Critical reception

"Passing" is effective and convincing attempt to portray certain aspects of a vexatious problem. The fact that it is by a girl who is partly of negro blood adds to the effectiveness.

—Anonymous, 1929[30]

Passing was published in April 1929 by Knopf in New York City.[31] Sales of the book were modest: Knopf produced three small print runs each under 2,000 copies. While early reviews were primarily positive, it received little attention beyond New York City.[32] Reviewers writing for mostly-black audiences praised the book much more than reviewers writing for mostly-white audiences.[1] Comparing it to Larsen's previous novel Quicksand, Alice Dunbar-Nelson's review in The Washington Eagle began by declaring that "Nella Larsen delights again with her new novel".[33]

Writer and scholar W. E. B. Du Bois hailed it as the "one of the finest novels of the year" and believed that its limited success was due to its treating a "forbidden subject," the marriage of a white man to a mixed-race girl who did not reveal her ancestry.[34]

A common criticism of the novel is that it ends too suddenly, without a full exploration of the issues.[35] Mary Rennels, writing in the New York Telegram, said, "Larsen didn't solve the problem [of passing]. Knocking a character out of a scene doesn't settle a matter."[36] An anonymous reviewer for the New York Times Book Review similarly concluded that "the most serious fault with the book is its sudden and utterly unconvincing close"/but otherwise considered it an effective treatment of the topic.[30] On the other hand, Dunbar-Nelson found that the ending confirmed to the reader that "you have been reading a masterpiece all along."[33]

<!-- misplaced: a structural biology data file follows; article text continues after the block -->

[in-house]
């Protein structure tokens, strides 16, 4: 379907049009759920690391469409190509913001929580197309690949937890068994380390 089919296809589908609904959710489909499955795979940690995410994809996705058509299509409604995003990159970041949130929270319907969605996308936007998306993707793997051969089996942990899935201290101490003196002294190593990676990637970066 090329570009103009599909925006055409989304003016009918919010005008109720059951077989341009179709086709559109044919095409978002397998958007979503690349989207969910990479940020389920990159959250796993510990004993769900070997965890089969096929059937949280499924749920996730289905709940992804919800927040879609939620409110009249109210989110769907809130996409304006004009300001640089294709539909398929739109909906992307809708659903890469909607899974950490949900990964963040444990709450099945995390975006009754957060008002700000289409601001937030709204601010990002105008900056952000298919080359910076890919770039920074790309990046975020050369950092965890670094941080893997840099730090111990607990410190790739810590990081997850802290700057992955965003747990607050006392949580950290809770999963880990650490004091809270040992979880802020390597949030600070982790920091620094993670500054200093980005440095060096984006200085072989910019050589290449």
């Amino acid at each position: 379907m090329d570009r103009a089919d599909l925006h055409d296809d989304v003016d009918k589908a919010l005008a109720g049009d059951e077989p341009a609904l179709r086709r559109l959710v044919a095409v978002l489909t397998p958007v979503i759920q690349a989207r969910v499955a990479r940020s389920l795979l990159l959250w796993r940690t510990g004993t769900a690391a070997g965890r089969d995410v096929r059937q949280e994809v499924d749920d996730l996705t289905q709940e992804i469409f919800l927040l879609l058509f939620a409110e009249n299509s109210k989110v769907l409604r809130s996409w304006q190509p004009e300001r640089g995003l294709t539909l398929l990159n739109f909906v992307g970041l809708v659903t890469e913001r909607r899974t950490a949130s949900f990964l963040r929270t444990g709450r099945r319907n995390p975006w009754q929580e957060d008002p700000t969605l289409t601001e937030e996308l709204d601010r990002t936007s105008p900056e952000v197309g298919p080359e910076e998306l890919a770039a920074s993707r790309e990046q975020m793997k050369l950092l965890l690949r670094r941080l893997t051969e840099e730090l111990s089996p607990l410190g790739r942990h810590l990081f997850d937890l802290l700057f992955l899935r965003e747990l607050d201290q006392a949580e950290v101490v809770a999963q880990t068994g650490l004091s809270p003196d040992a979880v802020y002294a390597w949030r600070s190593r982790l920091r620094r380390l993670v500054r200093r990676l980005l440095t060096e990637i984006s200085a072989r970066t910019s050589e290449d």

In modern scholarship, Larsen is recognized as one of the central figures in the African-American, feminist and modernist canons, a reputation that is based on her two novels (Passing and Quicksand) and some short stories.[37] As of 2007, Passing is the subject of more than 200 scholarly articles and more than 50 dissertations,[37][38] which offer a range of critical interpretations. It has been hailed as a text helping to "create a modernist psychological interiority ... challenging marriage and middle-class domesticity, complexly interrogating gender, race, and sexual identity, and for redeploying traditional tropes—such as that of the tragic mulatta—with a contemporary and critical twist."[37] However, literary critic Cheryl Wall summarizes the critical response to Passing as less favorable than to Larsen's first novel Quicksand.[39] On one hand, the significance of sexual jealousy in the story has been seen to detract from the topic of racial passing; conversely, even if racial passing is accurately treated in the novel, it is considered a historically specific practice and so Passing appears dated and trivial.[39]

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